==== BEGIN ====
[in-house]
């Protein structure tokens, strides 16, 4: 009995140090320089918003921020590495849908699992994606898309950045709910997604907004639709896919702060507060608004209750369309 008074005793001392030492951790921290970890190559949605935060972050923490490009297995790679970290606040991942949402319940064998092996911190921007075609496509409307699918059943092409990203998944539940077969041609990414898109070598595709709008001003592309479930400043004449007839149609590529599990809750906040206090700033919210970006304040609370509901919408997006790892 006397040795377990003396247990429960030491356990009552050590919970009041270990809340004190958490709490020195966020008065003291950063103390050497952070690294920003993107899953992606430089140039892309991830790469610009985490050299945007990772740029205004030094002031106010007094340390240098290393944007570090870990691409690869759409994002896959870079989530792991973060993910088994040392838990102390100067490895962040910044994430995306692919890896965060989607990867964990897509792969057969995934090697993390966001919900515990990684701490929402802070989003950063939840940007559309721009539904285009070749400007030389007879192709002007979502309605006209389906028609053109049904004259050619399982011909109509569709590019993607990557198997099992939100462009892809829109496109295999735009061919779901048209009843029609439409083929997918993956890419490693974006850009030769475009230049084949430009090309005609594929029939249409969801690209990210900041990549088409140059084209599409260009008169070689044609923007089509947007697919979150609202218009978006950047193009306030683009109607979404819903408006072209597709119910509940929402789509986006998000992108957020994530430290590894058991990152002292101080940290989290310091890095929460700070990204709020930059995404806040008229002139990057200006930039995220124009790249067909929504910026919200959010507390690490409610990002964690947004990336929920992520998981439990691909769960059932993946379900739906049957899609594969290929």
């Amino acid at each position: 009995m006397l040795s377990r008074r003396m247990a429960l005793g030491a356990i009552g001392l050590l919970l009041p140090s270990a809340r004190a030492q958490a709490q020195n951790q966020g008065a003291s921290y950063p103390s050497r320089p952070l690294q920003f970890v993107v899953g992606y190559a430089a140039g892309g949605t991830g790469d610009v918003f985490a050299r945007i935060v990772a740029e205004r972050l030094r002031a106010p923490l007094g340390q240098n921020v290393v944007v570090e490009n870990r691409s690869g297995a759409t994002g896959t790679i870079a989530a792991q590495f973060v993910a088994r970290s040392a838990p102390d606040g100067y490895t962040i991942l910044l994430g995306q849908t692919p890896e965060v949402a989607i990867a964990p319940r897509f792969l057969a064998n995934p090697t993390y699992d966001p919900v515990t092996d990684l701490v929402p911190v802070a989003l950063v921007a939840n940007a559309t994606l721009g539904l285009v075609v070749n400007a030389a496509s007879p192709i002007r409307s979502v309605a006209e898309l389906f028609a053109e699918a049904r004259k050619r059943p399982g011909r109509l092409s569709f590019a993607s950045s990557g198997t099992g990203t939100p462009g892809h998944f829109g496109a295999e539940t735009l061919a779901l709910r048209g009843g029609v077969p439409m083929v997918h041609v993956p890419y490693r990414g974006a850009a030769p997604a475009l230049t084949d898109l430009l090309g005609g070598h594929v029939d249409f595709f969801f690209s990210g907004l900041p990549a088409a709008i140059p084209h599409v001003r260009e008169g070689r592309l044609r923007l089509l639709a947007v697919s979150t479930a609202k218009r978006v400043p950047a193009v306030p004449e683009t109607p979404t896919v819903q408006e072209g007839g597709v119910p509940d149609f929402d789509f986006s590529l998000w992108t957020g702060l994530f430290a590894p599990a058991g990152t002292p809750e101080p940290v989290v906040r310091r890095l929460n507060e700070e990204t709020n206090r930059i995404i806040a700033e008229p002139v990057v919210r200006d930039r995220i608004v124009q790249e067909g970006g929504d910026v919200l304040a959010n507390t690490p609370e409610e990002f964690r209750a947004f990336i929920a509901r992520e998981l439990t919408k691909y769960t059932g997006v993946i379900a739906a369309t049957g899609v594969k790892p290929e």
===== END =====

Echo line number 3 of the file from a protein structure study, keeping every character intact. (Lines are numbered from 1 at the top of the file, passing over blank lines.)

């Amino acid at each position: 009995m006397l040795s377990r008074r003396m247990a429960l005793g030491a356990i009552g001392l050590l919970l009041p140090s270990a809340r004190a030492q958490a709490q020195n951790q966020g008065a003291s921290y950063p103390s050497r320089p952070l690294q920003f970890v993107v899953g992606y190559a430089a140039g892309g949605t991830g790469d610009v918003f985490a050299r945007i935060v990772a740029e205004r972050l030094r002031a106010p923490l007094g340390q240098n921020v290393v944007v570090e490009n870990r691409s690869g297995a759409t994002g896959t790679i870079a989530a792991q590495f973060v993910a088994r970290s040392a838990p102390d606040g100067y490895t962040i991942l910044l994430g995306q849908t692919p890896e965060v949402a989607i990867a964990p319940r897509f792969l057969a064998n995934p090697t993390y699992d966001p919900v515990t092996d990684l701490v929402p911190v802070a989003l950063v921007a939840n940007a559309t994606l721009g539904l285009v075609v070749n400007a030389a496509s007879p192709i002007r409307s979502v309605a006209e898309l389906f028609a053109e699918a049904r004259k050619r059943p399982g011909r109509l092409s569709f590019a993607s950045s990557g198997t099992g990203t939100p462009g892809h998944f829109g496109a295999e539940t735009l061919a779901l709910r048209g009843g029609v077969p439409m083929v997918h041609v993956p890419y490693r990414g974006a850009a030769p997604a475009l230049t084949d898109l430009l090309g005609g070598h594929v029939d249409f595709f969801f690209s990210g907004l900041p990549a088409a709008i140059p084209h599409v001003r260009e008169g070689r592309l044609r923007l089509l639709a947007v697919s979150t479930a609202k218009r978006v400043p950047a193009v306030p004449e683009t109607p979404t896919v819903q408006e072209g007839g597709v119910p509940d149609f929402d789509f986006s590529l998000w992108t957020g702060l994530f430290a590894p599990a058991g990152t002292p809750e101080p940290v989290v906040r310091r890095l929460n507060e700070e990204t709020n206090r930059i995404i806040a700033e008229p002139v990057v919210r200006d930039r995220i608004v124009q790249e067909g970006g929504d910026v919200l304040a959010n507390t690490p609370e409610e990002f964690r209750a947004f990336i929920a509901r992520e998981l439990t919408k691909y769960t059932g997006v993946i379900a739906a369309t049957g899609v594969k790892p290929e």